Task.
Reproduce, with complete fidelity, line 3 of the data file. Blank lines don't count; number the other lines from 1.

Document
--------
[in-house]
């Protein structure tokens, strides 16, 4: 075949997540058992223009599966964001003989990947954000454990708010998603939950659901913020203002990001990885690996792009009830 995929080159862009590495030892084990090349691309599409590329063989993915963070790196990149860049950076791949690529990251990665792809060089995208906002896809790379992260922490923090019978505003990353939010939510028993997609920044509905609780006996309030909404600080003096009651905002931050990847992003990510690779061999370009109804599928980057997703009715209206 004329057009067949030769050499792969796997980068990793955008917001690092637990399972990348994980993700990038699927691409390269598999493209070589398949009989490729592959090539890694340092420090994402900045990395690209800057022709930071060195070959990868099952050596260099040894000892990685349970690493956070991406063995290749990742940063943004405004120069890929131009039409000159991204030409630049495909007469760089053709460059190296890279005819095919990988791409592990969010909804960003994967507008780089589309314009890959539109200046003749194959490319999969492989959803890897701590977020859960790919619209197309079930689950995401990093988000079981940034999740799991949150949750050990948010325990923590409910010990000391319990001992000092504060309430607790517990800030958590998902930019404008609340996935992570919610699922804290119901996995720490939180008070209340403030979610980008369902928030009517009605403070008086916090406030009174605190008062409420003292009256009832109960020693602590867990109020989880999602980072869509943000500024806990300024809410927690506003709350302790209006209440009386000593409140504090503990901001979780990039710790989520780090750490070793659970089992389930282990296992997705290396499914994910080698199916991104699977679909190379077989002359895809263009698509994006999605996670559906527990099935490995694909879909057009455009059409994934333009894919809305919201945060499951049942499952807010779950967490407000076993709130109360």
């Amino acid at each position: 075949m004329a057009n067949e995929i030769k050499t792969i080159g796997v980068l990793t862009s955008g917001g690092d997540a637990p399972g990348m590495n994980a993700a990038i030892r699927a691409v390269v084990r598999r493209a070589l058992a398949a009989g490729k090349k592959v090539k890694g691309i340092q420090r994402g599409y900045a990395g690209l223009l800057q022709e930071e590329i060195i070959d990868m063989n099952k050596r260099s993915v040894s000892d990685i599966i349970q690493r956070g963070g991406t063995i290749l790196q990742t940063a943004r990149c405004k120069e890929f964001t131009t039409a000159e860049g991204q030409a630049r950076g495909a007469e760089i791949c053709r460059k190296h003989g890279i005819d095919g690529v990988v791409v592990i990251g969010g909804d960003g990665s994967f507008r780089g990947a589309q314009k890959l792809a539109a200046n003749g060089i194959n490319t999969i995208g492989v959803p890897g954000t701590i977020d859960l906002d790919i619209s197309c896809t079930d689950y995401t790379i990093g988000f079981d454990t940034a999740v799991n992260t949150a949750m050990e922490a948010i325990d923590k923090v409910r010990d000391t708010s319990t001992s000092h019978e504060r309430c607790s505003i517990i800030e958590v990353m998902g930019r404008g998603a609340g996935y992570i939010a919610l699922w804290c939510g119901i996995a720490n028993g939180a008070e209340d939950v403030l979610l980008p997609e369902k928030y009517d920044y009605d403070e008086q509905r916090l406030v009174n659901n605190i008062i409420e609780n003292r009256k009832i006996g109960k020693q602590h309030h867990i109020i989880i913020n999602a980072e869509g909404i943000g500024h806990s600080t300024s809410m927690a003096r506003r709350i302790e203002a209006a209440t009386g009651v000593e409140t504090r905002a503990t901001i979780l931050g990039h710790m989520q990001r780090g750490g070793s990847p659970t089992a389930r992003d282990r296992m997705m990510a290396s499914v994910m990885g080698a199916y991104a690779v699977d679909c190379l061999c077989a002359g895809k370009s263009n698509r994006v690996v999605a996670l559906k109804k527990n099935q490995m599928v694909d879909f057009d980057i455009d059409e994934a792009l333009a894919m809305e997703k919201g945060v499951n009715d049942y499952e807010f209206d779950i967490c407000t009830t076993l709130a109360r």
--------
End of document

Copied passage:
């Amino acid at each position: 075949m004329a057009n067949e995929i030769k050499t792969i080159g796997v980068l990793t862009s955008g917001g690092d997540a637990p399972g990348m590495n994980a993700a990038i030892r699927a691409v390269v084990r598999r493209a070589l058992a398949a009989g490729k090349k592959v090539k890694g691309i340092q420090r994402g599409y900045a990395g690209l223009l800057q022709e930071e590329i060195i070959d990868m063989n099952k050596r260099s993915v040894s000892d990685i599966i349970q690493r956070g963070g991406t063995i290749l790196q990742t940063a943004r990149c405004k120069e890929f964001t131009t039409a000159e860049g991204q030409a630049r950076g495909a007469e760089i791949c053709r460059k190296h003989g890279i005819d095919g690529v990988v791409v592990i990251g969010g909804d960003g990665s994967f507008r780089g990947a589309q314009k890959l792809a539109a200046n003749g060089i194959n490319t999969i995208g492989v959803p890897g954000t701590i977020d859960l906002d790919i619209s197309c896809t079930d689950y995401t790379i990093g988000f079981d454990t940034a999740v799991n992260t949150a949750m050990e922490a948010i325990d923590k923090v409910r010990d000391t708010s319990t001992s000092h019978e504060r309430c607790s505003i517990i800030e958590v990353m998902g930019r404008g998603a609340g996935y992570i939010a919610l699922w804290c939510g119901i996995a720490n028993g939180a008070e209340d939950v403030l979610l980008p997609e369902k928030y009517d920044y009605d403070e008086q509905r916090l406030v009174n659901n605190i008062i409420e609780n003292r009256k009832i006996g109960k020693q602590h309030h867990i109020i989880i913020n999602a980072e869509g909404i943000g500024h806990s600080t300024s809410m927690a003096r506003r709350i302790e203002a209006a209440t009386g009651v000593e409140t504090r905002a503990t901001i979780l931050g990039h710790m989520q990001r780090g750490g070793s990847p659970t089992a389930r992003d282990r296992m997705m990510a290396s499914v994910m990885g080698a199916y991104a690779v699977d679909c190379l061999c077989a002359g895809k370009s263009n698509r994006v690996v999605a996670l559906k109804k527990n099935q490995m599928v694909d879909f057009d980057i455009d059409e994934a792009l333009a894919m809305e997703k919201g945060v499951n009715d049942y499952e807010f209206d779950i967490c407000t009830t076993l709130a109360r």